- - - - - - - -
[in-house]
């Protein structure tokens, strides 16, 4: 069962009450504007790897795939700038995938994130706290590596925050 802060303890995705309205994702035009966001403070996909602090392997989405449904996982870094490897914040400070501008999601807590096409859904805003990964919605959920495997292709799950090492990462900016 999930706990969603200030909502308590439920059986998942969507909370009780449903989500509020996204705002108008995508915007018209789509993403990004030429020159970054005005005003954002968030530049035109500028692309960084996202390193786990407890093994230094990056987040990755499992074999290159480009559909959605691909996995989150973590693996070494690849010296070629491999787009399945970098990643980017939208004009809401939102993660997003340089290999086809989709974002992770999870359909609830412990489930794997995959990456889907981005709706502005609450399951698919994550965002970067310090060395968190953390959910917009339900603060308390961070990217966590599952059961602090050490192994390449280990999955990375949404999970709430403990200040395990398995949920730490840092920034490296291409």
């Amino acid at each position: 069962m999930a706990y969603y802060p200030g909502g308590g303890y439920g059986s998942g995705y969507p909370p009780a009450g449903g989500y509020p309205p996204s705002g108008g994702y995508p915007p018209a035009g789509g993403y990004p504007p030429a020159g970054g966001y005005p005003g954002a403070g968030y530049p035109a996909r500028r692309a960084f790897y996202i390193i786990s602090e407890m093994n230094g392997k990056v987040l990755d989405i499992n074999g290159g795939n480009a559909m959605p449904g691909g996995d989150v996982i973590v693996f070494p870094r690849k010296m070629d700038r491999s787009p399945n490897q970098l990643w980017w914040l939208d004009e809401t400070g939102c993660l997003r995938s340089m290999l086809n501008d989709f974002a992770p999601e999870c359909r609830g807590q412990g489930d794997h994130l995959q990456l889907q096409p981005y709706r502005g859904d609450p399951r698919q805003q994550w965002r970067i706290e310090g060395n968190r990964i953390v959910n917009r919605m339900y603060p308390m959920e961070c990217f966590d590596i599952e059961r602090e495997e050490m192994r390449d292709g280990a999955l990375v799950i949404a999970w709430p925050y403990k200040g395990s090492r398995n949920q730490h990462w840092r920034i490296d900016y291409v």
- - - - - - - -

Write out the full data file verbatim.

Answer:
[in-house]
């Protein structure tokens, strides 16, 4: 069962009450504007790897795939700038995938994130706290590596925050 802060303890995705309205994702035009966001403070996909602090392997989405449904996982870094490897914040400070501008999601807590096409859904805003990964919605959920495997292709799950090492990462900016 999930706990969603200030909502308590439920059986998942969507909370009780449903989500509020996204705002108008995508915007018209789509993403990004030429020159970054005005005003954002968030530049035109500028692309960084996202390193786990407890093994230094990056987040990755499992074999290159480009559909959605691909996995989150973590693996070494690849010296070629491999787009399945970098990643980017939208004009809401939102993660997003340089290999086809989709974002992770999870359909609830412990489930794997995959990456889907981005709706502005609450399951698919994550965002970067310090060395968190953390959910917009339900603060308390961070990217966590599952059961602090050490192994390449280990999955990375949404999970709430403990200040395990398995949920730490840092920034490296291409």
């Amino acid at each position: 069962m999930a706990y969603y802060p200030g909502g308590g303890y439920g059986s998942g995705y969507p909370p009780a009450g449903g989500y509020p309205p996204s705002g108008g994702y995508p915007p018209a035009g789509g993403y990004p504007p030429a020159g970054g966001y005005p005003g954002a403070g968030y530049p035109a996909r500028r692309a960084f790897y996202i390193i786990s602090e407890m093994n230094g392997k990056v987040l990755d989405i499992n074999g290159g795939n480009a559909m959605p449904g691909g996995d989150v996982i973590v693996f070494p870094r690849k010296m070629d700038r491999s787009p399945n490897q970098l990643w980017w914040l939208d004009e809401t400070g939102c993660l997003r995938s340089m290999l086809n501008d989709f974002a992770p999601e999870c359909r609830g807590q412990g489930d794997h994130l995959q990456l889907q096409p981005y709706r502005g859904d609450p399951r698919q805003q994550w965002r970067i706290e310090g060395n968190r990964i953390v959910n917009r919605m339900y603060p308390m959920e961070c990217f966590d590596i599952e059961r602090e495997e050490m192994r390449d292709g280990a999955l990375v799950i949404a999970w709430p925050y403990k200040g395990s090492r398995n949920q730490h990462w840092r920034i490296d900016y291409v």